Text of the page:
Born February 27, 1976 in Harbin, China, Li Bingbing had originally planned on becoming a teacher. Once she found her love of acting, however, she immediately joined the Shanghai Drama Institute and found film work a few short years later. Bingbing's debut came in the movie Seventeen Years, for which she won Best Actress at the Singapore Film Festival in 1999, but it wasn't until she starred in the television series Young Justice Bao that she became a household name – so much so, in fact, that she was voted Most Popular Actress at the 12th Beijing College Film Festival. Known for her action sequences, Bingbing has starred in a variety of “wuxia” television dramas. One of her more famous movies, The Forbidden Kingdom, has made $127,980,002 USD worldwide.

Fan Bingbing.
Fan Bingbing. Photo:

4) Fan Bingbing 范冰冰
Not to be confused with that other Bingbing (see above), Fan Bingbing was born in Qingdao, China on September 16, 1981. After graduating from Shanghai Xie Jin's Star School and the prestigious Shanghai Theatre Academy, she shot to fame at age 16 for her television role in Taiwan's Princess Pearl sitcom. Over the years, Bingbing has racked up countless television and film roles, becoming one of the most recognised faces in Mainland China and winning various awards, including Best Supporting Actress at Taiwan's Golden Horse Film Festival for The Matrimony (2006). As with many other film stars, she eventually began recording music and working as a spokesperson for various international brands. As a testament to her popularity, Forbes magazine listed her number ten in their annual list of China Celebrity 100 in 2010 – this year she rose to number nine, partly due to her role in the popular Buddha Mountain, for which she won Best Actress at the Tokyo International Film Festival. That movie managed to gross $10,244,839 USD at the worldwide box office.


Jackie Chan,
Jackie Chan, Photo:

1) Jackie Chan 成龙
Perhaps the most famous name to come out of Asia, the question might be who hasn't heard of Jackie Chan? Born in Hong Kong on April 7, 1954, Chan was promptly enrolled by his parents in the China Drama Academy when he flunked out of primary school. He quickly became a master at (surprise!) martial arts, and became a member of the elite “Seven Little Fortunes,” a group comprised of the school's most promising students. Working as a stuntman in Bruce Lee films such as Fist of Fury, Chan quickly made a name for himself on his own right by starring in mega hits like The Young Master (1980) and Police Story 3: Super Cop, for which he was nominated for Best Actor at the 1993 Hong Kong Film Awards. Success in the Western film scene came slowly, but his 1995 cult hit Rumble in the Bronx provided the push needed (he also happened to win Best Action Choreography for this movie at the Hong Kong Film Awards). Rush Hour, coming out just three years later, launched him into stratospheric popularity. Chan continues to crank out hits to this day, with Rush Hour 2 raking in $347,325,802 USD at the worldwide box office.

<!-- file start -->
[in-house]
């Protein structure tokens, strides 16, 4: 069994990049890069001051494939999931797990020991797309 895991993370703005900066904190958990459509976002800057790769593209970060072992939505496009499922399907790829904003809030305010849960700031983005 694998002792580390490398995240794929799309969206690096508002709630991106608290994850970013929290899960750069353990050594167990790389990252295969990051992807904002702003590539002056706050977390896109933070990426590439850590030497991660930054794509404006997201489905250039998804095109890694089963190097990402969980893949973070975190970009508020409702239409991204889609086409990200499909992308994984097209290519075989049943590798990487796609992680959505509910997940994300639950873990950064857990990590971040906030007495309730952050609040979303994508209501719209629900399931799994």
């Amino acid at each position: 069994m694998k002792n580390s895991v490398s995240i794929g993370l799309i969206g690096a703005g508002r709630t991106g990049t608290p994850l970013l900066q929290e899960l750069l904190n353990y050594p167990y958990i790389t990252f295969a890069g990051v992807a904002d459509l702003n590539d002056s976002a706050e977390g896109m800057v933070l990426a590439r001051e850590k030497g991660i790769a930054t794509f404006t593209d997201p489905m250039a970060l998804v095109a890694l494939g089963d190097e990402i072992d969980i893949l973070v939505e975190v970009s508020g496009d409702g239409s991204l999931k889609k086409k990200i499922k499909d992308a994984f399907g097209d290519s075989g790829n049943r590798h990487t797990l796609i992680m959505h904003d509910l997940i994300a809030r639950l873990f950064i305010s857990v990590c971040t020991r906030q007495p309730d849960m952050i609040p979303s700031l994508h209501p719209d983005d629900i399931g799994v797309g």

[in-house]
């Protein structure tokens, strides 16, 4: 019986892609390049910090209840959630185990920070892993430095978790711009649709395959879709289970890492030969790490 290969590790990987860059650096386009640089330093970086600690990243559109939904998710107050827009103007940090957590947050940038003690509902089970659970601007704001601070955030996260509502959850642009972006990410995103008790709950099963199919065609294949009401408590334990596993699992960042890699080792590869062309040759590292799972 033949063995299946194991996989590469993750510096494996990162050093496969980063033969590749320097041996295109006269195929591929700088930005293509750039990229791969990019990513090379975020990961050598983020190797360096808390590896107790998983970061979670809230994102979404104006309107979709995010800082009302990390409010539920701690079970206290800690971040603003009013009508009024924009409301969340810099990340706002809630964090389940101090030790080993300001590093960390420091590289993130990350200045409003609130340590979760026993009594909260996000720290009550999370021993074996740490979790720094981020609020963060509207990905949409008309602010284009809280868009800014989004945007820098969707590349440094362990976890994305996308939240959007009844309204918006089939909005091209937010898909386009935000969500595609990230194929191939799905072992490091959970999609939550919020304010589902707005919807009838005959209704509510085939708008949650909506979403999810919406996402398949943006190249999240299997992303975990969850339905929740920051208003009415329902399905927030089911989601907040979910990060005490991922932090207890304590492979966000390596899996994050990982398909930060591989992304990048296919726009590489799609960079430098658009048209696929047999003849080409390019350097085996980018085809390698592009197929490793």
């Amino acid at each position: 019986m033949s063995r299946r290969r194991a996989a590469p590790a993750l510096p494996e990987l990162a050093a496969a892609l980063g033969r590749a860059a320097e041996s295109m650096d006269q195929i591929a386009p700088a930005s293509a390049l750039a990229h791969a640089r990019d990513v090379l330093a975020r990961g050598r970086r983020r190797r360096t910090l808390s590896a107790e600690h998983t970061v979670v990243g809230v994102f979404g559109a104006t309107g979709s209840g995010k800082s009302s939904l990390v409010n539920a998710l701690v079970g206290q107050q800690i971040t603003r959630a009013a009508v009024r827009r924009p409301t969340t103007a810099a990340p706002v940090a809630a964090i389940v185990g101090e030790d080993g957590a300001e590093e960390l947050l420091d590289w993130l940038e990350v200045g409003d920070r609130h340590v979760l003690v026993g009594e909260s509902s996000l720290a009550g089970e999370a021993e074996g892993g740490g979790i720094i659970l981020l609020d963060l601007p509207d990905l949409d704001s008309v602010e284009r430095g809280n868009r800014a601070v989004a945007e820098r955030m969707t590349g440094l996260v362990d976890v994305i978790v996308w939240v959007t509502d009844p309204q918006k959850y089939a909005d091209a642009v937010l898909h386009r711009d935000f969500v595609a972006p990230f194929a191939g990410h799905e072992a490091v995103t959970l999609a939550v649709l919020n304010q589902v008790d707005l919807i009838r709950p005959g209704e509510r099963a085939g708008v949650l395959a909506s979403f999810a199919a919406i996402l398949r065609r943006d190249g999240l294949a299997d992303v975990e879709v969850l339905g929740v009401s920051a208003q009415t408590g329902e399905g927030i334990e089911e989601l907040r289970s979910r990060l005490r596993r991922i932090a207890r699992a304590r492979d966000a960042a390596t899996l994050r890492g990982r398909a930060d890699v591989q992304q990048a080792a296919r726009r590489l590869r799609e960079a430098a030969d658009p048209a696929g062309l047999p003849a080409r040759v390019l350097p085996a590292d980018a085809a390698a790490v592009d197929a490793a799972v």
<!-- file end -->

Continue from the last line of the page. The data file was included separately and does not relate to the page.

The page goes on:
Chow Yun-Fat,
Chow Yun-Fat, Photo:

2) Chow Yun-Fat 周润发
Born in Lamma Island, Hong Kong on May 18, 1955, Chow Yun-Fat had a difficult childhood. Living in a house with no electricity, he helped his mother peddle goods on the street and worked in the fields before quitting school at age 17 to earn money through odd jobs. When he was 25 years old, Yun-Fat answered a newspaper ad for a local television station, which resulted in his star making role on series The Bund. His career took off rapidly and included a move to Hollywood in the 1990's for roles that he hoped would break the Asian stereotypes that Hollywood so loves. Unfortunately, movies that did so were box office failures, so Yun-Fat eventually embraced the stereotype and starred in blockbusters such as Crouching Tiger, Hidden Dragon (2000) and Curse of the Golden Flower (2006), both of which garnered him Best Actor nominations. His biggest blockbuster to date came in 2007 when he starred in Pirates of the Caribbean: At World's End. Despite the fact that the Chinese government cut out all of Yun-Fat's scenes (they didn't like the fact that he played a pirate), the film grossed $963,420,425 USD worldwide.